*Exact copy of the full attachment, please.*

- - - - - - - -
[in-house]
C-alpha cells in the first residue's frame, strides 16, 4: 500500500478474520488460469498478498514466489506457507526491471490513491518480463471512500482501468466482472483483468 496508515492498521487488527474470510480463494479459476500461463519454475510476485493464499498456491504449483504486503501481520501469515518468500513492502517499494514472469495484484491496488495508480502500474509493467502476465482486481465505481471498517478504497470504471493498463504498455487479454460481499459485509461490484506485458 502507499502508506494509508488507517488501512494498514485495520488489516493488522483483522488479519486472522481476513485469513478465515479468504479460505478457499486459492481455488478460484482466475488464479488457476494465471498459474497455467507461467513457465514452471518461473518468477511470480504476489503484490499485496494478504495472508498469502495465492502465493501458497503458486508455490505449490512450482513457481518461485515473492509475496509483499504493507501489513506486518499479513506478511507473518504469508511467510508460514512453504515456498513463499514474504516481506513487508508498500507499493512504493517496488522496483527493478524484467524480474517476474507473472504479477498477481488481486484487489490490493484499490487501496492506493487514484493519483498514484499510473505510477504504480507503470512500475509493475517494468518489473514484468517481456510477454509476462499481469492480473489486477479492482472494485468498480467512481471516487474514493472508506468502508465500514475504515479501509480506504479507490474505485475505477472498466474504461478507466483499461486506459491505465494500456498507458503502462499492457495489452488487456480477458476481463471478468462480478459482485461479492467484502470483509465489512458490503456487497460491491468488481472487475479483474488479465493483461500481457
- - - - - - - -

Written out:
[in-house]
C-alpha cells in the first residue's frame, strides 16, 4: 500500500478474520488460469498478498514466489506457507526491471490513491518480463471512500482501468466482472483483468 496508515492498521487488527474470510480463494479459476500461463519454475510476485493464499498456491504449483504486503501481520501469515518468500513492502517499494514472469495484484491496488495508480502500474509493467502476465482486481465505481471498517478504497470504471493498463504498455487479454460481499459485509461490484506485458 502507499502508506494509508488507517488501512494498514485495520488489516493488522483483522488479519486472522481476513485469513478465515479468504479460505478457499486459492481455488478460484482466475488464479488457476494465471498459474497455467507461467513457465514452471518461473518468477511470480504476489503484490499485496494478504495472508498469502495465492502465493501458497503458486508455490505449490512450482513457481518461485515473492509475496509483499504493507501489513506486518499479513506478511507473518504469508511467510508460514512453504515456498513463499514474504516481506513487508508498500507499493512504493517496488522496483527493478524484467524480474517476474507473472504479477498477481488481486484487489490490493484499490487501496492506493487514484493519483498514484499510473505510477504504480507503470512500475509493475517494468518489473514484468517481456510477454509476462499481469492480473489486477479492482472494485468498480467512481471516487474514493472508506468502508465500514475504515479501509480506504479507490474505485475505477472498466474504461478507466483499461486506459491505465494500456498507458503502462499492457495489452488487456480477458476481463471478468462480478459482485461479492467484502470483509465489512458490503456487497460491491468488481472487475479483474488479465493483461500481457